ILLUMETRIC presented in the United Kingdom

The system named as “ILLUMETRIC”, aimed to assess street lighting facilities, was presented in September in the United Kingdom during “The Professional Lighting Summit” congress, organised by the Institution of Lighting Professionals (ILP).

illumetric_1The ILLUMETRIC system, developed by CIDAUT and whose services are currently being commercialized by CIDRO, was presented during the last “The Professional Lighting Summit”  held in Solihull, near Birmingham. This is probably the most important event oriented to lighting professionals in the United Kingdom. The presentation of the system was done during two workshops, one each day of the congress, and attracted a very interesting group of assistants, including representatives of public administrations and private companies.

ILLUMETRIC uses a van equipped with a wide set of sensors and cameras conceived to perform surveys of street lighting facilities. The measures are registered with the vehicle in motion, driven at the speed of the roadway, which represents an enormous advantage with regards to traditional handheld measurement systems.

The system includes instrumentation to provide complete information about the levels of light and position of the luminaries, allowing advanced features like the creation of “light maps” or the inventory of light points. This information can be used in activities like energy efficiency audits, maintenance surveys, project acceptances, etc.

Beyond all doubt, ILLUMETRIC can be considered as one of the most advanced systems of its kind in the world, opening a whole field of opportunities related to the adequate use of energy to light our streets and roads.

Learn more about this system at


Illuminance map with the levels of light measured by the ILLUMETRIC system and represented in Google Earth (image ©Google)

CIDAUT and Evolution: a night at the museum


On September 26th, CIDAUT and the FP7 funded EVolution project were involved in the European Researchers Night, This event organized at Valladolid’s Science Museum is part of the dissemination activities coordinated from a European Commission funded project called Scientists for a better word.


This initiative aims at disseminating the European researchers work to a broad audience, in fact to all citizens, to raise awareness of the work done and the impact it has on society and in competitiveness for the local and regional industries. Among other advantages, this event allowed CIDAUT and other organizations involved in research, to directly contact students to promote scientific innovation and development.

Cartel noche de los investigadores 2014

CIDAUT and Valladolid’s University presented Evolution (, a research project funded by the European Commission under the 7th Framework Programme. The objective of the project is to develop new materials which will significantly reduce the weight of the new generation of hybrid and electric vehicles. In particular, the work carried out developing light aluminium alloys and aluminium foams, as shown in the following image.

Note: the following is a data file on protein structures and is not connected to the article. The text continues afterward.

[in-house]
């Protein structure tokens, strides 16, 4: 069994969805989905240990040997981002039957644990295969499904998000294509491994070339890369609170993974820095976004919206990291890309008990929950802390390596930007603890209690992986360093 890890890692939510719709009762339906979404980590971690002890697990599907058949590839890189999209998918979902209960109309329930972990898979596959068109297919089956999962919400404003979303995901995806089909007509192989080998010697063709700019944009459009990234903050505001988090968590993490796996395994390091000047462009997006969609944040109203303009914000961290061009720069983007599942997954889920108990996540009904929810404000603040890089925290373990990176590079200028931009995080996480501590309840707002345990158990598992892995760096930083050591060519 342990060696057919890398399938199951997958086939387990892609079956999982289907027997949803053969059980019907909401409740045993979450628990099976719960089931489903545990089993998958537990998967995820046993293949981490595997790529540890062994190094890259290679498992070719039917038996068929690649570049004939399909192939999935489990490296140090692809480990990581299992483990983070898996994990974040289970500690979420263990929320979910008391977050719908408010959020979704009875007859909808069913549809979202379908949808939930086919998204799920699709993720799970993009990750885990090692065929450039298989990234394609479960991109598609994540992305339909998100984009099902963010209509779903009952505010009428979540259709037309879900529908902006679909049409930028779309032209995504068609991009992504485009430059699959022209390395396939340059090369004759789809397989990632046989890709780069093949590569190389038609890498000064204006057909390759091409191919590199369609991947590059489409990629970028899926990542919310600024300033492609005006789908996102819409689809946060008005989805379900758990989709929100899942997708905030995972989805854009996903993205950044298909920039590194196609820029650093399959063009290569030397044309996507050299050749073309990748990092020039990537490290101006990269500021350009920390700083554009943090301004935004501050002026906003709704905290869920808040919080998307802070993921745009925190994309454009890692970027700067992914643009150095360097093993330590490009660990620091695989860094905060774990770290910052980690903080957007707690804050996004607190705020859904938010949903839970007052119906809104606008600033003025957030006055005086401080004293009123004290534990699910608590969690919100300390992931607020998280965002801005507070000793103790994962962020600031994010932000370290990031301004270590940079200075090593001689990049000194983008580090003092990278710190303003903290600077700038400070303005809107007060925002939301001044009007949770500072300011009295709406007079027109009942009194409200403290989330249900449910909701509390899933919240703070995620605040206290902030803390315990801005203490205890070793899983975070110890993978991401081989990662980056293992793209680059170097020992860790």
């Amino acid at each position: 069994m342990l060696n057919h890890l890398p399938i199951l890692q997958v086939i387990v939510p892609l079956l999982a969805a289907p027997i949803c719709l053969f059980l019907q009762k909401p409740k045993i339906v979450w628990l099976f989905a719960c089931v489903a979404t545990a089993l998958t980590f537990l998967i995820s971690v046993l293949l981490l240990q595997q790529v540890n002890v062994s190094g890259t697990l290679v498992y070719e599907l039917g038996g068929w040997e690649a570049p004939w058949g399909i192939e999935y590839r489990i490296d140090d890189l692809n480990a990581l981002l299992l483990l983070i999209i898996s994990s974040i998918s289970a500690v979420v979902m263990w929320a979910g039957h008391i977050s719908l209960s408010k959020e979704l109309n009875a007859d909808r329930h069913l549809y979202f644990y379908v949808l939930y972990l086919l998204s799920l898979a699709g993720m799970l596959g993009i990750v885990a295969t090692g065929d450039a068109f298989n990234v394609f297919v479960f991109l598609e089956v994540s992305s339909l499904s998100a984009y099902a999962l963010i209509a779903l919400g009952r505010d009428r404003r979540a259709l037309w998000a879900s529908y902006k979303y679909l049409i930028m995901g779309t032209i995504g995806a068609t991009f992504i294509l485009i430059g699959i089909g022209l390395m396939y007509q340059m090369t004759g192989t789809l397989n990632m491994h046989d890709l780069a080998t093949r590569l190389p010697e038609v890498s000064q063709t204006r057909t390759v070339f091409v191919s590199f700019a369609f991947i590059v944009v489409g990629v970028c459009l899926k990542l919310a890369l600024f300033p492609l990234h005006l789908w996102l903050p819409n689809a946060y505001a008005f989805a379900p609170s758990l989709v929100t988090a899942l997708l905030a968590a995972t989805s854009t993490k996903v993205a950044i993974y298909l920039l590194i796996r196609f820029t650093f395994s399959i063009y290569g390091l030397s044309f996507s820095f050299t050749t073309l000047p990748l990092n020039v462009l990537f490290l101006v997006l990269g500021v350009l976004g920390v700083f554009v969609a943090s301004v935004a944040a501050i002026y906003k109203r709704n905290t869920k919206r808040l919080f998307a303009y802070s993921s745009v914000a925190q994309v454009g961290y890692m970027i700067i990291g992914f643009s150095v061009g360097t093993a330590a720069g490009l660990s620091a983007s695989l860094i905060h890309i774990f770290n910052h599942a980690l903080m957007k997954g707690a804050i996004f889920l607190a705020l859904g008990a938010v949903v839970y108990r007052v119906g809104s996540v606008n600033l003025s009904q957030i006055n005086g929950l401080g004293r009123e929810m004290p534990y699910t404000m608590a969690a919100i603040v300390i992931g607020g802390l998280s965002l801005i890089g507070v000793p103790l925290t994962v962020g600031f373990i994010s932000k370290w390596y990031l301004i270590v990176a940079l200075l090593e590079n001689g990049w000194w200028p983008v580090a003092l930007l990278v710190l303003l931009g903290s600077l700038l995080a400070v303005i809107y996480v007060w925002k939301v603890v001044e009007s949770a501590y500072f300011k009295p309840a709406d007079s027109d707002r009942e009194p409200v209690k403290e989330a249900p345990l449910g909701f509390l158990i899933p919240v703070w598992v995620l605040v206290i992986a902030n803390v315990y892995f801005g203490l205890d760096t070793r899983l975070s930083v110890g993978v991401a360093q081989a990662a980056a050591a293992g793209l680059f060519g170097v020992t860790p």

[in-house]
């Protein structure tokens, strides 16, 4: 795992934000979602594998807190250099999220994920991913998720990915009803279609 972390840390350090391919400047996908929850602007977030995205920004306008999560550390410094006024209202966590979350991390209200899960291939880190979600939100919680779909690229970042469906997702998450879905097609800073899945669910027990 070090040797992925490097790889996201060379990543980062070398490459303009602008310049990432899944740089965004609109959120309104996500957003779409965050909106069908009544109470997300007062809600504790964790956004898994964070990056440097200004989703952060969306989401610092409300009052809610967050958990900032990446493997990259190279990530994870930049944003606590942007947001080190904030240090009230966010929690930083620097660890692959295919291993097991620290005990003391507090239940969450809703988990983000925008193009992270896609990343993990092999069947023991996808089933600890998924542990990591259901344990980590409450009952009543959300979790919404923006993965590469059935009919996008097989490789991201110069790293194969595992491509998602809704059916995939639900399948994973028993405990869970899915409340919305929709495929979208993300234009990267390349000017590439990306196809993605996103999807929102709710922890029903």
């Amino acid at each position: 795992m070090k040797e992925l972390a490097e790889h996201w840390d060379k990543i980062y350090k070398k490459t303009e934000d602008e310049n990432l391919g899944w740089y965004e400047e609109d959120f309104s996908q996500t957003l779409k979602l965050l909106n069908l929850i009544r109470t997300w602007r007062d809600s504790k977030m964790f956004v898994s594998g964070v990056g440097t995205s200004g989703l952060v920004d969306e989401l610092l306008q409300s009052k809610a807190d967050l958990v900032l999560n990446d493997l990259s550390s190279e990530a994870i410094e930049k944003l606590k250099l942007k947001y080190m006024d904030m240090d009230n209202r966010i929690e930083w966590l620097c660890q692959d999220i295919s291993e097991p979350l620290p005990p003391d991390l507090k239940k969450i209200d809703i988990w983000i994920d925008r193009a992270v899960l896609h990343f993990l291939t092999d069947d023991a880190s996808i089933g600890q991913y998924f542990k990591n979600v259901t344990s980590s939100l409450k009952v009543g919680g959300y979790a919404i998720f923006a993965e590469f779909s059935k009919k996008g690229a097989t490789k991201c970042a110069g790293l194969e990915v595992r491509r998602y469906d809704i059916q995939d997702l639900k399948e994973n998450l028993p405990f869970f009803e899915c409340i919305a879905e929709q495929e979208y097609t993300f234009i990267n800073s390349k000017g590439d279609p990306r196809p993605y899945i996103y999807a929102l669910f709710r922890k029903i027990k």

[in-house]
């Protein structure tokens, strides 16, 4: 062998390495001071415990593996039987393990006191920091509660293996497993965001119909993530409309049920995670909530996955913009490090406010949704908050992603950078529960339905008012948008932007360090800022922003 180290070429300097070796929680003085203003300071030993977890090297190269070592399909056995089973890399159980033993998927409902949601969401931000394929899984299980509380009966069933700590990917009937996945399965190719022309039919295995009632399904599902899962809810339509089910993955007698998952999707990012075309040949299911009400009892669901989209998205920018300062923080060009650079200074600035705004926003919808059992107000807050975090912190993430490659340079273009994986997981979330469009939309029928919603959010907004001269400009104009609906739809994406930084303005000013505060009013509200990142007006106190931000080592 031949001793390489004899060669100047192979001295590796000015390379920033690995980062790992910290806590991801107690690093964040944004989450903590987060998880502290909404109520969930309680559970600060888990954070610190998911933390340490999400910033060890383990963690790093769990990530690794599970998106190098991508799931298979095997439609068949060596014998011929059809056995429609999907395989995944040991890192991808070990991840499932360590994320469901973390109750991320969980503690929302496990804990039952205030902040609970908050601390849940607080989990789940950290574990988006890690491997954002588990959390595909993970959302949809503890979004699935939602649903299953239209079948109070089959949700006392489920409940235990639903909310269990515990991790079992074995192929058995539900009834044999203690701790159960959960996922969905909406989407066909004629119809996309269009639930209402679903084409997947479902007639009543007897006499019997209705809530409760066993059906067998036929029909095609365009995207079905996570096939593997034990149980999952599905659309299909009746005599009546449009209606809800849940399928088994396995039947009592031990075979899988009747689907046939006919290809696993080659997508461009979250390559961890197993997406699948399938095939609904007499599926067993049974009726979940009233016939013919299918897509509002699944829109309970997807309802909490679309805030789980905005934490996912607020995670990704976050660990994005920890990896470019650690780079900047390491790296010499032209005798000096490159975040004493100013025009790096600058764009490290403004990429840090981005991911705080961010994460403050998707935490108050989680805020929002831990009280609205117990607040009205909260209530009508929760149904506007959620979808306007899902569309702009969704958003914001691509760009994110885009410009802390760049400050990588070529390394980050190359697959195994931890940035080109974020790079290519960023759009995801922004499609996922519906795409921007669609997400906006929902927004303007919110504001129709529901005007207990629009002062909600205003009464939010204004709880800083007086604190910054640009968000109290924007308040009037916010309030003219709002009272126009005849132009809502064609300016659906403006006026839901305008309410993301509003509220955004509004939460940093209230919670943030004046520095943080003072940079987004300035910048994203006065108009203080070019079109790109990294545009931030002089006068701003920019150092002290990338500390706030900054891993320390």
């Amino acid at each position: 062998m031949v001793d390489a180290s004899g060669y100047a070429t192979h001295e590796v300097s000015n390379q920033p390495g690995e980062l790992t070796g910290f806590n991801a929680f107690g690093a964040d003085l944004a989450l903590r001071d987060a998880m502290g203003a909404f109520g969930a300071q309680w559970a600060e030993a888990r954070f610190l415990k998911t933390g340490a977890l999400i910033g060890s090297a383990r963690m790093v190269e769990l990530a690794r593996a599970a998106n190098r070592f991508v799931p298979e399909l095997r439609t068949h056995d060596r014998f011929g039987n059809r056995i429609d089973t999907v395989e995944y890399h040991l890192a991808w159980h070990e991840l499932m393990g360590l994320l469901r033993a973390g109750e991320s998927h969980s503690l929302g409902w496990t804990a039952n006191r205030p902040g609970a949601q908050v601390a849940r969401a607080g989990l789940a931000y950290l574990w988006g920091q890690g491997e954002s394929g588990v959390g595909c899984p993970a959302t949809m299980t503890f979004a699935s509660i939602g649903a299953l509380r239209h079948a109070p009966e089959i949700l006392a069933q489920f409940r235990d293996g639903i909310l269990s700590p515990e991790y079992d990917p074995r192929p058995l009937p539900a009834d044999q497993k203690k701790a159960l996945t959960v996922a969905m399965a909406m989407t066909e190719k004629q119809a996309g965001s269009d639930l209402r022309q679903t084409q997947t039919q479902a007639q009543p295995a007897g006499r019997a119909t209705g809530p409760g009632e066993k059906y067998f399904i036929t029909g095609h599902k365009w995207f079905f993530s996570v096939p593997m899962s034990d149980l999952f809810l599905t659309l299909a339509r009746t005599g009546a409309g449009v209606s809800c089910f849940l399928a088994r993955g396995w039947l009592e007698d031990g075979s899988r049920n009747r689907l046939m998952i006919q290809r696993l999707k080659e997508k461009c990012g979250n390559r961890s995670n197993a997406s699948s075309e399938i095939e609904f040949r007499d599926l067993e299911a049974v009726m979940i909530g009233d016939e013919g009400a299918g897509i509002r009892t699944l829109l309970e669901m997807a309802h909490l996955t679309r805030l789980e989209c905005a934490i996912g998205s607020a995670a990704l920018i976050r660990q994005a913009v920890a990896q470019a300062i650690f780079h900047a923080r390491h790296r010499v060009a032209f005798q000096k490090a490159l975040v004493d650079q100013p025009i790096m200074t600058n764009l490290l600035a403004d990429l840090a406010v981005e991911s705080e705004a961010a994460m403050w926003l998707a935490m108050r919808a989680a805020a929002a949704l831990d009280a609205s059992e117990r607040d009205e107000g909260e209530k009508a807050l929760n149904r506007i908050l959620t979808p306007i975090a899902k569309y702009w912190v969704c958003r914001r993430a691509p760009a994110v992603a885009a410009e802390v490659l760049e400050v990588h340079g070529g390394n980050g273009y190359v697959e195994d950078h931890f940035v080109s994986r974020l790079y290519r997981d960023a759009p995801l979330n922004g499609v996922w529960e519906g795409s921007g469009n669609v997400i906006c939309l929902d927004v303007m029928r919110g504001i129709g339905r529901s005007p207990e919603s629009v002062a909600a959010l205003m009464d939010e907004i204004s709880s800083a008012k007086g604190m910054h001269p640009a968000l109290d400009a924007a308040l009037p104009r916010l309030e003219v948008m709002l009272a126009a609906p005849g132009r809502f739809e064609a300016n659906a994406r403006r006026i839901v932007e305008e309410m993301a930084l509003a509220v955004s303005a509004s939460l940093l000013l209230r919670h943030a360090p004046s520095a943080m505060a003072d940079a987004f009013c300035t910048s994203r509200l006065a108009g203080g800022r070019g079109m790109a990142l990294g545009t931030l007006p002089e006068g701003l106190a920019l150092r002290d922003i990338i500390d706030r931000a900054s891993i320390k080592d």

This open house dissemination event targeting the general population was the perfect example of transferring directly to society the effort that the European Commission is taking within their funded programmes. CIDAUT representative, Mr Jorge Martín, explained how Evolution project is promoting sustainable transport by designing a light weight EV. The impact of such a vehicle in the future cities by decreasing CO2 and noise pollution levels attracted strong interest among the visitors. It may be concluded that the event was a complete success in promoting research and innovation among the general population, as well as to raise awareness of the European Commission objectives with the Horizon 2020 programme.Valladolid’s Science Museum:

EVolution Project:

We are Lean!

CIDAUT is committed to continuously improve its processes, and its key process, the development of R&D projects could not be strange to it. In Lean philosophy we have found a way to achieve this goal, while enhancing the involvement and motivation of our people.


Lean is historically linked to the quality characteristics proposed by the Toyota Production System (TPS) and emphasizes mainly on operational efficiency and high quality in production.

Lean Project Management (LPM) is the application of Lean principles in the context of project management. LPM shares many principles in common with other lean concepts. The fundamental principle is based on creating more value with less “waste” by using Lean tools such as standardization, visual control, daily Kaizen, etc. LPM is not very different from traditional project management focusing in customer needs, processes and problems solving, but focuses on using agile methodologies which eliminate anything that does not add value to projects.

Our goal has always been to be more efficient managing our R&D projects, so we explored the Lean philosophy and its agile methodologies and made the decision to introduce LPM in our R&D projects. And so, we selected two pilot R&D projects on aluminium processing and both project teams were trained in LPM methodologies to learn the main concepts and tools.

For each of them, the whole team participated in the initial definition of the project which helped everyone to have complete information about objectives, project scope and deliverables of the work to be carried out. The initial A3 (Lean uses an A3 thinking method which establishes that all reports must fit into a DIN A3 size sheet) contains the limits of the project and is visible and accessible throughout the project lifetime.


The next step was the identification of the main milestones and the design of the project implementation. The planning based on deliverables facilitates the involvement of the team providing them with a clear vision of the work. This plan created a positive momentum in the team.